Worlds 2020: Top 10 Players from Wildcard Regions to Watch

Photo by Michal Konkol/Riot Games.
Photo by Michal Konkol/Riot Games. /

With Worlds 2020 approaching, we look at some less-known players from wildcard regions that could make a splash at the tournament.

Worlds 2020 nears with the group draws scheduled for September 15. Before we can even get into predicting who will end up atop each group and who is likely to get out of the group stage, we have the play-ins. Though the format is slightly different this year (two groups of five teams rather than the traditional four groups of four), this will be our first action of Worlds featuring wildcard teams going up against the bottom-tier teams from the major regions.

Though fans may write off these teams as easy wins for the major region teams, every year there are a few teams and players who shine in their appearance on the world stage. Last year, fans saw players like Closer, Fofo, and Destiny turn a strong performance into contracts in a major region the following year. Here are ten players from wildcard regions who could shock fans and make a new for themselves at Worlds!

1. Lee “Bugi” Seong-yeop (Jungle, V3 Esports)

In analyzing the stats and VODs of players we would see from wildcard regions at Worlds 2020, Bugi jumped off the page immediately. Coming from Japan’s V3 Esports, the team defeated long-time LJL giants DetonatioN FocusMe to earn their spot at Worlds 2020 largely on the back of their jungler.

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Bugi is a ridiculously talented jungler who averaged over 80% kill participation in the LJL regular season and playoffs and is one of only three junglers in the world to have an adjusted GPM over 400. He’s also currently almost 800 LP Challenger on the Korean server and, according to TrackingthePros, he plays most of the meta junglers. Expect to see him make a big splash at Worlds and be a highly-sought free agent.

2. Lev “Nomanz” Yakshin (Mid Lane, Unicorns of Love)

I was high on the Nomanz hype train last year and both he and his team were impressive, managing to push Splyce to the brink of elimination in the play-in round before losing in five games. Nomanz has a very wide champion pool and he can play almost every mid lane champion at a high level, but his most deadly pick this year has probably been his Azir. He also hit over 700 LP Challenger on EUW this year.

3. Aleksandr “SaNTaS” Lifashin (Support, Unicorns of Love)

Joining his teammate Nomanz on this list is SaNTaS, who was one of the strongest laning supports in the LCL region along with his lane partner Gadget. SaNTas seems to have an affinity for engage supports like Nautilus and Thresh, but he’s also known to onto defensive tanks like Tahm Kench and Taric.

4. Jonah “Isles” Rosario (Support, Legacy Esports)

The first player on this list from Oceania, Isles was one of the best supports coming out of the OPL this season. He has a very diverse champion pool, with 12 different champions played during the 21-game season, and posting some of the best KDA numbers (including averaging over 9 assists per game) of all supports regardless of region.

5. Lee “Archer” Keun-hee (ADC, V3 Esports)

The main carry for V3 Esports (though he’s not necessarily their best player) is their ADC Archer, who posted a ridiculous 600 damage per minute and 30.3% damage share during the regular season. Archer is a bit atypical for his champion pool among ADCs at Worlds 2020 in that he has continued to play Aphelios in the LJL summer season and playoffs even as the champion was nerfed and fell out of the meta. It makes sense, though, as it’s clearly one of his best champions.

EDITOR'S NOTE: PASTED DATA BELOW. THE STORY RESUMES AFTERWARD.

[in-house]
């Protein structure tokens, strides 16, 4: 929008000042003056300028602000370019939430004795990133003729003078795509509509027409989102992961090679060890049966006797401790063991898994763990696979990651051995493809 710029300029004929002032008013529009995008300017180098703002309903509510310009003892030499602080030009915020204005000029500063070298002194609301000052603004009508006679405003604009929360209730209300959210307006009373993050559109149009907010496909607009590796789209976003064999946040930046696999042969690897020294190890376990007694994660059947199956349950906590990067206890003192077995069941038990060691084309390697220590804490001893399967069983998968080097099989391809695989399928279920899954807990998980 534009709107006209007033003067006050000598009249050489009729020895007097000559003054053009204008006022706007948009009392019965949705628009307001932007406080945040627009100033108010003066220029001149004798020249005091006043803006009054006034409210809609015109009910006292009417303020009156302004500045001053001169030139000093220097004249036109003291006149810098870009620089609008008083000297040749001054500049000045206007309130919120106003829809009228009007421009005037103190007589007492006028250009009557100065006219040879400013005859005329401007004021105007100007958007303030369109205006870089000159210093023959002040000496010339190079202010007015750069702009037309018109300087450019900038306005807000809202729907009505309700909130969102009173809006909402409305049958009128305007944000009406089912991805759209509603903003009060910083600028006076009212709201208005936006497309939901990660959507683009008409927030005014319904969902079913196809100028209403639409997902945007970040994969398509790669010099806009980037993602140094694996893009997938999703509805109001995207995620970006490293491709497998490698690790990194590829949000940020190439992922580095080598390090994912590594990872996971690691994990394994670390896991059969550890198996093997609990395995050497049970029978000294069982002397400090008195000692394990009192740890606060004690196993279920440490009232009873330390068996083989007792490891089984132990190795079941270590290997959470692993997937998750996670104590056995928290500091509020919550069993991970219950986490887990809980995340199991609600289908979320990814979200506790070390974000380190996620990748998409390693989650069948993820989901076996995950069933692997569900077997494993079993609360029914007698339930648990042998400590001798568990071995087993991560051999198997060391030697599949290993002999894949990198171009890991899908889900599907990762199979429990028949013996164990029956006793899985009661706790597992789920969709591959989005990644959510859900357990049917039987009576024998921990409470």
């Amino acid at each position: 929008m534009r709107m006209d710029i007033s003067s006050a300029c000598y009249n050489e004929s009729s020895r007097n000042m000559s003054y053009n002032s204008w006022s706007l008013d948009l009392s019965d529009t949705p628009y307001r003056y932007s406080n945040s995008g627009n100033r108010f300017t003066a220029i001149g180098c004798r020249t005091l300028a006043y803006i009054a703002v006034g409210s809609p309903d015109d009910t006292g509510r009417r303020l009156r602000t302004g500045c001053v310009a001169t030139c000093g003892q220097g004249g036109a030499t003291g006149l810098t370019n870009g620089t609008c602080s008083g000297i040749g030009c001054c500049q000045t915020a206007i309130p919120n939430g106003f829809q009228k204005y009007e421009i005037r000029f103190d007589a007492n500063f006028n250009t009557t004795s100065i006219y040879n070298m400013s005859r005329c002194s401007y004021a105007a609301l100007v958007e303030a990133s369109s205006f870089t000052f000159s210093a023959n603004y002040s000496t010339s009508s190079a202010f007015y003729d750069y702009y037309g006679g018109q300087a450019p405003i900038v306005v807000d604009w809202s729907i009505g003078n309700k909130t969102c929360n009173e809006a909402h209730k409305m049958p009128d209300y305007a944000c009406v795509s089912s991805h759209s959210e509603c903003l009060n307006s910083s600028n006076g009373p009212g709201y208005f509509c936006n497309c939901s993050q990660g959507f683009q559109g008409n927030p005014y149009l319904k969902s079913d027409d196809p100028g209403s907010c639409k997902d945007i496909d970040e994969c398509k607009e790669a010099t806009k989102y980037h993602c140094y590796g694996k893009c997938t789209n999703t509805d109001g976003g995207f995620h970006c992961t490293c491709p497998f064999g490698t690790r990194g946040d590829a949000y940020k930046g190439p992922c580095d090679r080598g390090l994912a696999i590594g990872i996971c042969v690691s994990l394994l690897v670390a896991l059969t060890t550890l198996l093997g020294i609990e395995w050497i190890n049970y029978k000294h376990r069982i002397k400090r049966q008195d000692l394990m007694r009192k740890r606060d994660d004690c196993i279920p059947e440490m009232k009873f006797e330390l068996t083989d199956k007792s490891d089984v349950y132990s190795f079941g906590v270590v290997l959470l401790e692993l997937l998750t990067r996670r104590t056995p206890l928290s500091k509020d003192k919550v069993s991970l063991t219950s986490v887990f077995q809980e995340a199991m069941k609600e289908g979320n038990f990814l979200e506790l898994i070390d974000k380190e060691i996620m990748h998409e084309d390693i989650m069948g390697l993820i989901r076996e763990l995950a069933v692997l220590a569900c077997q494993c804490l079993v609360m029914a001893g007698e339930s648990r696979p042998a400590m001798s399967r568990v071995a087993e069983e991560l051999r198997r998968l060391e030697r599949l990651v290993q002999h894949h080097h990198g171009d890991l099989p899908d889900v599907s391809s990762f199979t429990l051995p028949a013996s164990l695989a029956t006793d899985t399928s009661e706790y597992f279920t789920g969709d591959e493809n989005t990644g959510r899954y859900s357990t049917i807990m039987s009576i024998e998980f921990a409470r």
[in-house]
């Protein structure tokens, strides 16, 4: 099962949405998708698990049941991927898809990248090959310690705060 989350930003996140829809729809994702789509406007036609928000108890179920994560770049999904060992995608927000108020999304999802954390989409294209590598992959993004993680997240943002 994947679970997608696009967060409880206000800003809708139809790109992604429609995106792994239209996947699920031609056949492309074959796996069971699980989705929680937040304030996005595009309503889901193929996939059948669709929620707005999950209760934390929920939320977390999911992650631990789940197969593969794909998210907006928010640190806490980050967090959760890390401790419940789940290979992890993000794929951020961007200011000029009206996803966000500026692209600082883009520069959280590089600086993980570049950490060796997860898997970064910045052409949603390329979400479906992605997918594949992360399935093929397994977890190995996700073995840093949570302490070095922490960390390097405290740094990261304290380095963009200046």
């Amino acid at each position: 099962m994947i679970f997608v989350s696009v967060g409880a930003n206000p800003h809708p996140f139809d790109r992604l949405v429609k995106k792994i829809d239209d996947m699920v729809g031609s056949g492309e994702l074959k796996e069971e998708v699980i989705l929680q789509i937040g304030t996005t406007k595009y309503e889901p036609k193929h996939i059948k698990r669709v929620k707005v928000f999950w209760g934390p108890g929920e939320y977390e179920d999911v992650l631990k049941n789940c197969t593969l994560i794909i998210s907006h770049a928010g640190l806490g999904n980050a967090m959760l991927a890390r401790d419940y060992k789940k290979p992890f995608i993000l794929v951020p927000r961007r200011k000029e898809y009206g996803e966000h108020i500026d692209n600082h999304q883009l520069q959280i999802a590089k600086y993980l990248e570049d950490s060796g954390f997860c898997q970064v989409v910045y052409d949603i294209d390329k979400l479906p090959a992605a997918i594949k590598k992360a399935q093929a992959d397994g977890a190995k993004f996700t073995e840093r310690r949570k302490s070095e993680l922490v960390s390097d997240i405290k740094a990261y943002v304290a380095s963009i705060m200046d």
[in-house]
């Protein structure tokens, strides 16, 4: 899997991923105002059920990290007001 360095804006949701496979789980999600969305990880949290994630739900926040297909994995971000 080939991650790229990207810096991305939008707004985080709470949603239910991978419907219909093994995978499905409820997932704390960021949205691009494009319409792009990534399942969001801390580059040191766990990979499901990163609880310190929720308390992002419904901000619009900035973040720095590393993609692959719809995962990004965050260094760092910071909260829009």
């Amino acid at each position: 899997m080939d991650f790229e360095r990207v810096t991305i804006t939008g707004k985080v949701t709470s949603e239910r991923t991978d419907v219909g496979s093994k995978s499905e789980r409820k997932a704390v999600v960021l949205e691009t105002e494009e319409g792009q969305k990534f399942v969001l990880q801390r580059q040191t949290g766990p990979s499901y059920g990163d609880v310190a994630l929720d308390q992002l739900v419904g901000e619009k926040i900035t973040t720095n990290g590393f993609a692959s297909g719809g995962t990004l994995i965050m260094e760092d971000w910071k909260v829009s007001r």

6. No “SnowFlower” Hoi-jong (Support, Papara SuperMassive)

SuperMassive is a team that is stacked with veteran talent, including names like KaKAO and TCL legends Armut, Bolulu, and Zeitnot, but among them all the former KT Rolster support has stood out. Not only has he been solid in terms of laning and vision control, but SnowFlower is tops among supports in terms of gold counts. Like SaNTaS, he is a bit limited in terms of being limited to engage supports in his champion pool, but he has shown the ability to move to new supports by picking up Sett and Pantheon this season.

7. Quin “Raes” Korebrits (ADC, Legacy Esports)

Certainly benefitting from his strong bot lane partner, Raes has been a strong contributor in his own right as Legacy’s main carry. He’s shown a great flexibility in his champion pool, able to pick up meta supports like Caitlyn and Ashe but also being able to play some off-meta picks like Ziggs bot.

8. Kim “Topoon” Ji-hoon (Top, Legacy Esports)

A man with a veritable champion ocean (he played 11 unique champions in 21 games in the OPL and only one had a KDA under 2.00), Topoon is going to be a player to watch out for in the play-in stage. Although his KDA and damage stats aren’t very flashy, he is one of the best laners we might see from the wildcard regions. He averaged over 1100 gold, 800 experience, and 18 CS advantages at 15 minutes in the OPL, dominating other top laners.

9. Facundo “Shadow” Cuello (Support, Rainbow7)

Although he might confuse some casters if Rainbow7 draws into the same group as MAD Lions, as he shares a name with their star jungler, this Shadow has proven to be more-than-capable at making a name for himself. The young Argentinian is one of the strongest-laning supports in the LLA and has particularly excelled on enchanters like Karma and Bard (but he can pull out the Thresh or Nautilus if he wants).

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10. Ilya “Gadget” Makavchuk (ADC, Unicorns of Love)

The other half of the bot lane duo with SaNTaS, Gadget has made his mark in the CIS region based on his deep champion pool, playing nine champions in 12 games during the summer. Gadget is making his first appearance at Worlds, but I expect that he will be one of the standouts of the play-in stage.